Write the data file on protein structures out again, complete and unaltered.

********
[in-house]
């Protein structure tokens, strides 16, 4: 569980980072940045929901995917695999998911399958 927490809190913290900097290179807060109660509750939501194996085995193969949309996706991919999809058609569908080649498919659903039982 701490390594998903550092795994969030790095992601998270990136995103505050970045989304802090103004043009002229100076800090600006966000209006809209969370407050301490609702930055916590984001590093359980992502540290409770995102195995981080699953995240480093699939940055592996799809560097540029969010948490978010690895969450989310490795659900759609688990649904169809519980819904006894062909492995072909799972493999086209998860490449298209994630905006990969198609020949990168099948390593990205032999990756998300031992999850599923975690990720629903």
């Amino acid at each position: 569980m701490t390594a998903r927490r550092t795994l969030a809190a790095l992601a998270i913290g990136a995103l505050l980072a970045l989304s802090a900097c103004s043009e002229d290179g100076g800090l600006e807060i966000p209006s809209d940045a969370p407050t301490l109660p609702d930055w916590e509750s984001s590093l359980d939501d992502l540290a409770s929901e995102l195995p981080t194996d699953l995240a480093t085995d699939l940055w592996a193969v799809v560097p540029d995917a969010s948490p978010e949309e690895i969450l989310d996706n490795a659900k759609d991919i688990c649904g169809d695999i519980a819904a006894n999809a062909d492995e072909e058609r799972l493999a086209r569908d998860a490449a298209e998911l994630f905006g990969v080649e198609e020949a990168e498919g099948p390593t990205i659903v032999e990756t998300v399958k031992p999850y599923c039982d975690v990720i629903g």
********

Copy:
[in-house]
């Protein structure tokens, strides 16, 4: 569980980072940045929901995917695999998911399958 927490809190913290900097290179807060109660509750939501194996085995193969949309996706991919999809058609569908080649498919659903039982 701490390594998903550092795994969030790095992601998270990136995103505050970045989304802090103004043009002229100076800090600006966000209006809209969370407050301490609702930055916590984001590093359980992502540290409770995102195995981080699953995240480093699939940055592996799809560097540029969010948490978010690895969450989310490795659900759609688990649904169809519980819904006894062909492995072909799972493999086209998860490449298209994630905006990969198609020949990168099948390593990205032999990756998300031992999850599923975690990720629903």
């Amino acid at each position: 569980m701490t390594a998903r927490r550092t795994l969030a809190a790095l992601a998270i913290g990136a995103l505050l980072a970045l989304s802090a900097c103004s043009e002229d290179g100076g800090l600006e807060i966000p209006s809209d940045a969370p407050t301490l109660p609702d930055w916590e509750s984001s590093l359980d939501d992502l540290a409770s929901e995102l195995p981080t194996d699953l995240a480093t085995d699939l940055w592996a193969v799809v560097p540029d995917a969010s948490p978010e949309e690895i969450l989310d996706n490795a659900k759609d991919i688990c649904g169809d695999i519980a819904a006894n999809a062909d492995e072909e058609r799972l493999a086209r569908d998860a490449a298209e998911l994630f905006g990969v080649e198609e020949a990168e498919g099948p390593t990205i659903v032999e990756t998300v399958k031992p999850y599923c039982d975690v990720i629903g």